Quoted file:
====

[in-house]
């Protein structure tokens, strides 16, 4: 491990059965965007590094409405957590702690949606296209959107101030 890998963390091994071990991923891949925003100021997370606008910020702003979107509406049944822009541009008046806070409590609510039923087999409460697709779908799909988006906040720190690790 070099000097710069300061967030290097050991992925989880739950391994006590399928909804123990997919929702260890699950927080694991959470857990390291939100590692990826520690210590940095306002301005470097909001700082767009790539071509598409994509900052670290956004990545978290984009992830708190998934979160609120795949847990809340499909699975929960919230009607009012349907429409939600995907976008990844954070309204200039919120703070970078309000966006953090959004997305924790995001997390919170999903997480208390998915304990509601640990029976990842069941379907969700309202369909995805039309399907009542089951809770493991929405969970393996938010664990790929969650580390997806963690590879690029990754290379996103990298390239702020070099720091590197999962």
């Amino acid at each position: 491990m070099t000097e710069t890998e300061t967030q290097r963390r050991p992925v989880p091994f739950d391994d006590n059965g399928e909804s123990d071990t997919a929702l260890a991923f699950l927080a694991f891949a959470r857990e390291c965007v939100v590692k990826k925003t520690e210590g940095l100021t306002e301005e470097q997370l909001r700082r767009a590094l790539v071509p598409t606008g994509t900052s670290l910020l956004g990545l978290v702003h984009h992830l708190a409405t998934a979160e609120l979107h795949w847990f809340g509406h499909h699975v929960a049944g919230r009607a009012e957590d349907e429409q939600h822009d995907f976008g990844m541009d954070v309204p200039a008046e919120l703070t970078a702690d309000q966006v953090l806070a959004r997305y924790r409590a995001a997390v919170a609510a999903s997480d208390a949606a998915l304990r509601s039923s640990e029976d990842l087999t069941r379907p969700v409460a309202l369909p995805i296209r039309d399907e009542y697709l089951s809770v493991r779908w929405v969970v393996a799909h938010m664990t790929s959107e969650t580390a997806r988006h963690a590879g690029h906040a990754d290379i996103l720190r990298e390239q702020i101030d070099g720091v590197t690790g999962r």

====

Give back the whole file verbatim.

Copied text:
[in-house]
């Protein structure tokens, strides 16, 4: 491990059965965007590094409405957590702690949606296209959107101030 890998963390091994071990991923891949925003100021997370606008910020702003979107509406049944822009541009008046806070409590609510039923087999409460697709779908799909988006906040720190690790 070099000097710069300061967030290097050991992925989880739950391994006590399928909804123990997919929702260890699950927080694991959470857990390291939100590692990826520690210590940095306002301005470097909001700082767009790539071509598409994509900052670290956004990545978290984009992830708190998934979160609120795949847990809340499909699975929960919230009607009012349907429409939600995907976008990844954070309204200039919120703070970078309000966006953090959004997305924790995001997390919170999903997480208390998915304990509601640990029976990842069941379907969700309202369909995805039309399907009542089951809770493991929405969970393996938010664990790929969650580390997806963690590879690029990754290379996103990298390239702020070099720091590197999962």
């Amino acid at each position: 491990m070099t000097e710069t890998e300061t967030q290097r963390r050991p992925v989880p091994f739950d391994d006590n059965g399928e909804s123990d071990t997919a929702l260890a991923f699950l927080a694991f891949a959470r857990e390291c965007v939100v590692k990826k925003t520690e210590g940095l100021t306002e301005e470097q997370l909001r700082r767009a590094l790539v071509p598409t606008g994509t900052s670290l910020l956004g990545l978290v702003h984009h992830l708190a409405t998934a979160e609120l979107h795949w847990f809340g509406h499909h699975v929960a049944g919230r009607a009012e957590d349907e429409q939600h822009d995907f976008g990844m541009d954070v309204p200039a008046e919120l703070t970078a702690d309000q966006v953090l806070a959004r997305y924790r409590a995001a997390v919170a609510a999903s997480d208390a949606a998915l304990r509601s039923s640990e029976d990842l087999t069941r379907p969700v409460a309202l369909p995805i296209r039309d399907e009542y697709l089951s809770v493991r779908w929405v969970v393996a799909h938010m664990t790929s959107e969650t580390a997806r988006h963690a590879g690029h906040a990754d290379i996103l720190r990298e390239q702020i101030d070099g720091v590197t690790g999962r």